A Clean Energy Future

A Clean Energy Future

The United Nations Decade of Sustainable Energy for All (2014-2024) offered a unique opportunity to effectively move the world towards sustainable energy for all. Energy is linked to most global challenges and successes.

Access to energy sources drives development in industrialised and emerging economies. Energy makes fighting poverty, increasing food production, providing clean water, improving public health, enhancing education, addressing climate change, creating economic opportunity and empowering youth and women much more likely. 

In 2020 there are approximately three billion people who are exposed to dangerous levels of air pollution when they cook food using wood, or coal, or any other source of energy that isn’t clean. Additionally, around  one billion people don’t have electricity and half of them are in Sub-Saharan Africa. 

The “energy-poor” suffer. Cooking or working  in  buildings that don’t have good enough ventilation kills nearly four million people a year, most of them women and children. They struggle to make a living, struggle to look after their health, struggle to stay in education. 

The world needs to triple its investment in sustainable energy every year, from around $400 billion now to $1.25 trillion by 2030. Regions like sub-Saharan Africa and South Asia need the most investment. They need to push harder to find clean, efficient, and affordable sources of energy.

Countries can invest in renewable energy resources and adopting clean energy technologies and infrastructure. Businesses can commit to sourcing 100% of operational electricity needs from renewable sources. Modern renewable power generation is expanding rapidly, but much greater efforts will be required in end-uses. Solar and wind  energy is now cost-competitive with conventional power generation sources in many places, making them account for over half of annual global power capacity additions in recent years.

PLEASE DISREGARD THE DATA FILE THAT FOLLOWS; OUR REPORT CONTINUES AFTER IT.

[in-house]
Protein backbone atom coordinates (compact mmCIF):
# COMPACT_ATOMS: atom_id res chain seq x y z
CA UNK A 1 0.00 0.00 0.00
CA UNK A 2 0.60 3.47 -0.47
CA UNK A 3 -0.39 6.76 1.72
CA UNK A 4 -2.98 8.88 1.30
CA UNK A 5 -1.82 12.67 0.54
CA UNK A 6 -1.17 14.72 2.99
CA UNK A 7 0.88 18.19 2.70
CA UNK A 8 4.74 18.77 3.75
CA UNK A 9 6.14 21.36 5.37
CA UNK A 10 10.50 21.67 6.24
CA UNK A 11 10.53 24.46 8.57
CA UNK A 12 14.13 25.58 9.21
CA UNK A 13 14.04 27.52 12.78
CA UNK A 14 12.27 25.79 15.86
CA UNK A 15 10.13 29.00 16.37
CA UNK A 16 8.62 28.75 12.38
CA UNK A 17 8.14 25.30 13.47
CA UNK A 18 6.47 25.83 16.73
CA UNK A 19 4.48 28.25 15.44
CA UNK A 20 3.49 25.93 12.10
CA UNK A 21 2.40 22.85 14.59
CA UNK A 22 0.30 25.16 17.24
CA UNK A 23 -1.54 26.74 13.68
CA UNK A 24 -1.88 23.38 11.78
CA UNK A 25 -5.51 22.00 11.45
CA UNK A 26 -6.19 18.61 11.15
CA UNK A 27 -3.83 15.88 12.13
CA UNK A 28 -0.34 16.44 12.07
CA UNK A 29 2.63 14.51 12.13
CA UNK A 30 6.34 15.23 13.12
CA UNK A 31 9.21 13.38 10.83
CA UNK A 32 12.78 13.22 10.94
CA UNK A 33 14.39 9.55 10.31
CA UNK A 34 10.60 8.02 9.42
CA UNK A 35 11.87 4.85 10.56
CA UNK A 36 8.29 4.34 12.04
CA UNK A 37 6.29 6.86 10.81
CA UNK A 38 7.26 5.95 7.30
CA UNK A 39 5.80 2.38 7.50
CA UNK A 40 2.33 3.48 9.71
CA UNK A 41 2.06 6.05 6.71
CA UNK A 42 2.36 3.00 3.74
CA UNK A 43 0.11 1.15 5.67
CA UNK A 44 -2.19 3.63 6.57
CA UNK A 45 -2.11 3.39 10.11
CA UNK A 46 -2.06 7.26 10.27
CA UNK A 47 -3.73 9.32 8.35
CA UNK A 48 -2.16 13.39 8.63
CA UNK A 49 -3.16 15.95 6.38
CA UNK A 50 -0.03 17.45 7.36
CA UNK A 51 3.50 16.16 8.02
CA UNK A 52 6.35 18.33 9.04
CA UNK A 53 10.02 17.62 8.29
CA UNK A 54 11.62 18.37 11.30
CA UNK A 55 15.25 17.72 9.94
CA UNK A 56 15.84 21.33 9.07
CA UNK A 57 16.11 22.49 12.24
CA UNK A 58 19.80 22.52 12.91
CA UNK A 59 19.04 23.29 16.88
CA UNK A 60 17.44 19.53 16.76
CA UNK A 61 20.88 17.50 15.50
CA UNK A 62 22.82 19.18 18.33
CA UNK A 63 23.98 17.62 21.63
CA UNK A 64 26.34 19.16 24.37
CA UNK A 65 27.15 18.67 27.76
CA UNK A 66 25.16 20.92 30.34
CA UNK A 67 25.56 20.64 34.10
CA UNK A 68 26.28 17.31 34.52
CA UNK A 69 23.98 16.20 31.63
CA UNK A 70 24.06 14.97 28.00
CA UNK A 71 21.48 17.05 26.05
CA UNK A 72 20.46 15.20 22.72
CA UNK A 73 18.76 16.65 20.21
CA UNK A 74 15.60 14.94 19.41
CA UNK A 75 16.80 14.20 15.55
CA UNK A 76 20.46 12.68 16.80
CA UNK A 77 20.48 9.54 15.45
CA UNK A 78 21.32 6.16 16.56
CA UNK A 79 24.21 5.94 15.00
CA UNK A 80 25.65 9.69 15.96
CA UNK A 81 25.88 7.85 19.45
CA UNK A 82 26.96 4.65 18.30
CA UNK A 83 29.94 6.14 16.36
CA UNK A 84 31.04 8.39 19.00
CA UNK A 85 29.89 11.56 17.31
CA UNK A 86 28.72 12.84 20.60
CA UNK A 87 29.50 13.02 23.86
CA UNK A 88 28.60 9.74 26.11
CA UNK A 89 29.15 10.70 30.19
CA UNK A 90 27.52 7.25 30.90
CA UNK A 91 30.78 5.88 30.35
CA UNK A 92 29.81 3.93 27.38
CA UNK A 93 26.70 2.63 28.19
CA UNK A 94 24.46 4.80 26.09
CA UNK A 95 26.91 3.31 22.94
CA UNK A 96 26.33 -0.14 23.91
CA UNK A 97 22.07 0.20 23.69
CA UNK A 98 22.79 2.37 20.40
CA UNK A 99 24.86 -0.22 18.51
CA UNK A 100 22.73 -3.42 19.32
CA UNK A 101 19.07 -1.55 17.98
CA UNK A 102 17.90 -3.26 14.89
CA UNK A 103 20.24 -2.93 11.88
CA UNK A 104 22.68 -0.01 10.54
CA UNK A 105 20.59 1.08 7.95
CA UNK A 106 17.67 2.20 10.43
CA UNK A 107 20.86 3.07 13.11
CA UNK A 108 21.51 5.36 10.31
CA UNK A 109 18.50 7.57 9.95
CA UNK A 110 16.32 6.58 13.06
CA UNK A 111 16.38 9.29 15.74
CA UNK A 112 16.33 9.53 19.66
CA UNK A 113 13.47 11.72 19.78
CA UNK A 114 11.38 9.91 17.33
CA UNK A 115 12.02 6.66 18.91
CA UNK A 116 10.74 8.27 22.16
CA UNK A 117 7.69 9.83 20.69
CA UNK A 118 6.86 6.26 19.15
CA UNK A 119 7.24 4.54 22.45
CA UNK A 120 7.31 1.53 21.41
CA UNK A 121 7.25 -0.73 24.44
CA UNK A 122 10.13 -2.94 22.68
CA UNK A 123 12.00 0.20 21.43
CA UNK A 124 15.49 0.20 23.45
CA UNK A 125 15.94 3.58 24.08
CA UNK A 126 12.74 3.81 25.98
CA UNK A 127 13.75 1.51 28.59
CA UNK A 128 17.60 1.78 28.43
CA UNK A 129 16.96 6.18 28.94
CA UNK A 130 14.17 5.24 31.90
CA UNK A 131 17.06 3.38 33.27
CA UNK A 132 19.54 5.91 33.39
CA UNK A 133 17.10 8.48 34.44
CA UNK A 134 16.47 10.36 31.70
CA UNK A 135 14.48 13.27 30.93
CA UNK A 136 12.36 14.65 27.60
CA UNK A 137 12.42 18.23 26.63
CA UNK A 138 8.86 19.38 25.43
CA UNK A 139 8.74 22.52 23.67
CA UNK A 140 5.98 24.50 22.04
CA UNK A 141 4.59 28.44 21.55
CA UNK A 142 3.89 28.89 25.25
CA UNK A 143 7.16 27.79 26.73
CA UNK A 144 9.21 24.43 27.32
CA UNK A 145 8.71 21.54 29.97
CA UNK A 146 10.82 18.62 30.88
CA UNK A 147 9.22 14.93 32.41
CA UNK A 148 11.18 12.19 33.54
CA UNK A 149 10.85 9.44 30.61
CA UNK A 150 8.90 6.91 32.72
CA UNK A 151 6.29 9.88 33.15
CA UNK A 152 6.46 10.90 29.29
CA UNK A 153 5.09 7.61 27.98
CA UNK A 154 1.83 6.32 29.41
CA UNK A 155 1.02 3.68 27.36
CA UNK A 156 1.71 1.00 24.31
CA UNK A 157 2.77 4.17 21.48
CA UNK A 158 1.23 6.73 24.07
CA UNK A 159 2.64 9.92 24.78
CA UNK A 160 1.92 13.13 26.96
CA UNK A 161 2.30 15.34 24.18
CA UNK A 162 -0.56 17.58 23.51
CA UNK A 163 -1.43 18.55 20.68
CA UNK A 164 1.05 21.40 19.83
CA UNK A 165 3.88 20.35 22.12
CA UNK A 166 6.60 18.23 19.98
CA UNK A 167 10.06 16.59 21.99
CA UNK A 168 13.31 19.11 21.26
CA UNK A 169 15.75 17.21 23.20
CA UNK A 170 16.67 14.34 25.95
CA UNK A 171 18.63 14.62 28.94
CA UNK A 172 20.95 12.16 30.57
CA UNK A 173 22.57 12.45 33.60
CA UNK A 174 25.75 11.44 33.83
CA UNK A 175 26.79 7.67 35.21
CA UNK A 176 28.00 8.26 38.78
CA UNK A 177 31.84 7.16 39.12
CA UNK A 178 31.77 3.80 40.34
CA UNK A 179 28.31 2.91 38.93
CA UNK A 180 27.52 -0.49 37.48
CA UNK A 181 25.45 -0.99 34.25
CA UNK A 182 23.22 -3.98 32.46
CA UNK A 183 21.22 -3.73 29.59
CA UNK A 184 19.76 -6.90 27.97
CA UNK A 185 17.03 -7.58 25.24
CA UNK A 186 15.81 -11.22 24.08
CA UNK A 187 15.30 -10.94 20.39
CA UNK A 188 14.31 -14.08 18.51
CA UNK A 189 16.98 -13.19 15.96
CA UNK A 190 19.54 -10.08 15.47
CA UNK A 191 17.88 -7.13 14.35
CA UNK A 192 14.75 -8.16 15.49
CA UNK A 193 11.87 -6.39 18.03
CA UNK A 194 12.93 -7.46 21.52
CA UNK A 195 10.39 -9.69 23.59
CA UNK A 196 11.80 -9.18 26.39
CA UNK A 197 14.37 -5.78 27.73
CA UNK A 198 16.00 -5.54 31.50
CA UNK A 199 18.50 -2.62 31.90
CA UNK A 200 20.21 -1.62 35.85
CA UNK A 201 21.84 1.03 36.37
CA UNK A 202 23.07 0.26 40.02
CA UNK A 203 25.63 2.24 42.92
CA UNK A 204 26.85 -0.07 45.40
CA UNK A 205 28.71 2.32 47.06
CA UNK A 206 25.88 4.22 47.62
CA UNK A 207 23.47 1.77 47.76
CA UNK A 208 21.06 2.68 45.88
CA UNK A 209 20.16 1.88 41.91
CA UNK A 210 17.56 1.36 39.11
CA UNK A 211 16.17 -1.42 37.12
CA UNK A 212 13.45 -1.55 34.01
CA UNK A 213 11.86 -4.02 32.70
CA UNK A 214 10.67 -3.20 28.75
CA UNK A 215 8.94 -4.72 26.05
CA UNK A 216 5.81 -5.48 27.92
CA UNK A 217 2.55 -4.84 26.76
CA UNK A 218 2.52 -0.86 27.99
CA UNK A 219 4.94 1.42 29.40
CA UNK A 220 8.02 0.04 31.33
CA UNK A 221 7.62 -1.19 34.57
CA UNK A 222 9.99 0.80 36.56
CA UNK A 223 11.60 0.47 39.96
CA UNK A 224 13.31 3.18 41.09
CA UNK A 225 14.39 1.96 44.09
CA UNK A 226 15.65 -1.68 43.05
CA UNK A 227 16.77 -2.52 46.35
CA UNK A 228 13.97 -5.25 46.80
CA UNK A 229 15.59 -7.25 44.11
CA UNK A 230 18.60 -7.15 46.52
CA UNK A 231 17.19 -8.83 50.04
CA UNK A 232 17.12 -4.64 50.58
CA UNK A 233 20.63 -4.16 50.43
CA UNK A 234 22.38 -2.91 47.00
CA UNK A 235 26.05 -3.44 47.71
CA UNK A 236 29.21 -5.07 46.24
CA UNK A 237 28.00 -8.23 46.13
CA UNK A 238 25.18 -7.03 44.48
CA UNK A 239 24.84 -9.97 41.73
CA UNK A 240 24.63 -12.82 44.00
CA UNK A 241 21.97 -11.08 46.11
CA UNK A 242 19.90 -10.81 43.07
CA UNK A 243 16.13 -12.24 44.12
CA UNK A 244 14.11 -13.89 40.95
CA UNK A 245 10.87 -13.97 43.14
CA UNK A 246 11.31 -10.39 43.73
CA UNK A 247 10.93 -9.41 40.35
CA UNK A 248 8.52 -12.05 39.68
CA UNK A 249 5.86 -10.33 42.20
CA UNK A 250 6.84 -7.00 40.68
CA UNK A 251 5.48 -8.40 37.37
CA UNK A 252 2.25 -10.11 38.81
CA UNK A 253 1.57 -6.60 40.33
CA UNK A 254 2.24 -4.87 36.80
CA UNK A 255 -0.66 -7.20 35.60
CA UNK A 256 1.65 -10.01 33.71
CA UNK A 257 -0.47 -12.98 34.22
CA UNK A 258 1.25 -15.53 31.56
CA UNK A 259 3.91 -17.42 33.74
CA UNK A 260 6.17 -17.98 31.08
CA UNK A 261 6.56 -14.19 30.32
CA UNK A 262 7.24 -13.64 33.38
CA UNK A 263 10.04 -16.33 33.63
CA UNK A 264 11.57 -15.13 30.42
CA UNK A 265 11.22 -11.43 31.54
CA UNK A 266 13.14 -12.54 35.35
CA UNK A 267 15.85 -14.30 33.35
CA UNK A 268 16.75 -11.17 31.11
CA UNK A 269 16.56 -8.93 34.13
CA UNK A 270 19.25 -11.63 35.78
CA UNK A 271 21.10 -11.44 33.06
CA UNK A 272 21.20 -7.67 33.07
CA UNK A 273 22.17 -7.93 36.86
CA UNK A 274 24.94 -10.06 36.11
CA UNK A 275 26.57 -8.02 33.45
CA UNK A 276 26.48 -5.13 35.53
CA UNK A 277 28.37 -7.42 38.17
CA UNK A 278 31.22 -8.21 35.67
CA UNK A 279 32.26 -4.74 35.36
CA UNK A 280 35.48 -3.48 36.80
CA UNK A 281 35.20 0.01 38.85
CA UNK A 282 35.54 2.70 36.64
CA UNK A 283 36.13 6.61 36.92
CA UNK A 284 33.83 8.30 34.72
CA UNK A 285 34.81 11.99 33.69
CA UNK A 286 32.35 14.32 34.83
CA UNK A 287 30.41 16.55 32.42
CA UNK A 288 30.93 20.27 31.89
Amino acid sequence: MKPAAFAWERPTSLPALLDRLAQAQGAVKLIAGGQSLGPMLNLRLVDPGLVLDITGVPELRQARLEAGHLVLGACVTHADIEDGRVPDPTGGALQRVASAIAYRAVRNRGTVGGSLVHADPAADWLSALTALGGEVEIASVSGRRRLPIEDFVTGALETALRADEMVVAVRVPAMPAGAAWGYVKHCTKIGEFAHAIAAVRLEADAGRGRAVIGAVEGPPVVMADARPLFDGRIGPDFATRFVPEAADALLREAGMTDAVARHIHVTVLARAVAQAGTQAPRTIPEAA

SDG 7 remains within reach. The good news is that advances in technologies, rapid cost declines, new policies and business models are accelerating the transformation of the energy systems in many places and bringing this goal within reach. 

To leave no one behind, we must build on this momentum of greater political will and cooperation, and higher levels of public and private investment in a sustainable energy future.

Meanwhile, you can save energy too. Choose the train for travel over a car or aeroplane. Plugging appliances into a power strip and turning them off completely when not in use, saves electricity. You can also bike, walk or take public transport to reduce carbon emissions. But mostly be aware of how you use the available energy in  your home, if you are lucky enough to have it.

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